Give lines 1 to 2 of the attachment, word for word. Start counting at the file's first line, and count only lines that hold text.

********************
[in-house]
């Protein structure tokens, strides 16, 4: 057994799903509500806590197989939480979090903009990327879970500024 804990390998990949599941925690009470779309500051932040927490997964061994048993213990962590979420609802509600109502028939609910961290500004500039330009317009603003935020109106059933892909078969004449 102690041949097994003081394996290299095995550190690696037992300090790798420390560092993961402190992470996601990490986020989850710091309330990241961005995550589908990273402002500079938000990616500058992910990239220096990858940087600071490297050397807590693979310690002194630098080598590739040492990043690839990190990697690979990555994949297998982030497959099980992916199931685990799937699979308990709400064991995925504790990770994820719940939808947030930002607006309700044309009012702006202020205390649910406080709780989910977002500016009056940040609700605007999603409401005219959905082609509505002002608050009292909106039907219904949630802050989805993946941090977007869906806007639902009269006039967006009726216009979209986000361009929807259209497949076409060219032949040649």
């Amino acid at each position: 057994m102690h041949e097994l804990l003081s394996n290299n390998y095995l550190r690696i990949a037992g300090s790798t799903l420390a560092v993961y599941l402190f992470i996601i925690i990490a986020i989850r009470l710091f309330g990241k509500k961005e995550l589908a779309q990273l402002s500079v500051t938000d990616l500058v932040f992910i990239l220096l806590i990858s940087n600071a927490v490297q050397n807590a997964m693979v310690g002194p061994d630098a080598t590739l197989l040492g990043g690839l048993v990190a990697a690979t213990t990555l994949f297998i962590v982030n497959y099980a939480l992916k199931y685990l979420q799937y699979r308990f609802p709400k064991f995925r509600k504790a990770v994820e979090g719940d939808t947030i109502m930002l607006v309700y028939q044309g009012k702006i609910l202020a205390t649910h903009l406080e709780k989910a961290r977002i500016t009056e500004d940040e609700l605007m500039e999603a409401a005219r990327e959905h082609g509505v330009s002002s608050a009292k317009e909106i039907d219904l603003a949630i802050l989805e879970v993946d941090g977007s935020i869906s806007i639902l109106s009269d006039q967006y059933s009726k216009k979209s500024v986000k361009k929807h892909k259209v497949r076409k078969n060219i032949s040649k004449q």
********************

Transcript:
[in-house]
């Protein structure tokens, strides 16, 4: 057994799903509500806590197989939480979090903009990327879970500024 804990390998990949599941925690009470779309500051932040927490997964061994048993213990962590979420609802509600109502028939609910961290500004500039330009317009603003935020109106059933892909078969004449 102690041949097994003081394996290299095995550190690696037992300090790798420390560092993961402190992470996601990490986020989850710091309330990241961005995550589908990273402002500079938000990616500058992910990239220096990858940087600071490297050397807590693979310690002194630098080598590739040492990043690839990190990697690979990555994949297998982030497959099980992916199931685990799937699979308990709400064991995925504790990770994820719940939808947030930002607006309700044309009012702006202020205390649910406080709780989910977002500016009056940040609700605007999603409401005219959905082609509505002002608050009292909106039907219904949630802050989805993946941090977007869906806007639902009269006039967006009726216009979209986000361009929807259209497949076409060219032949040649």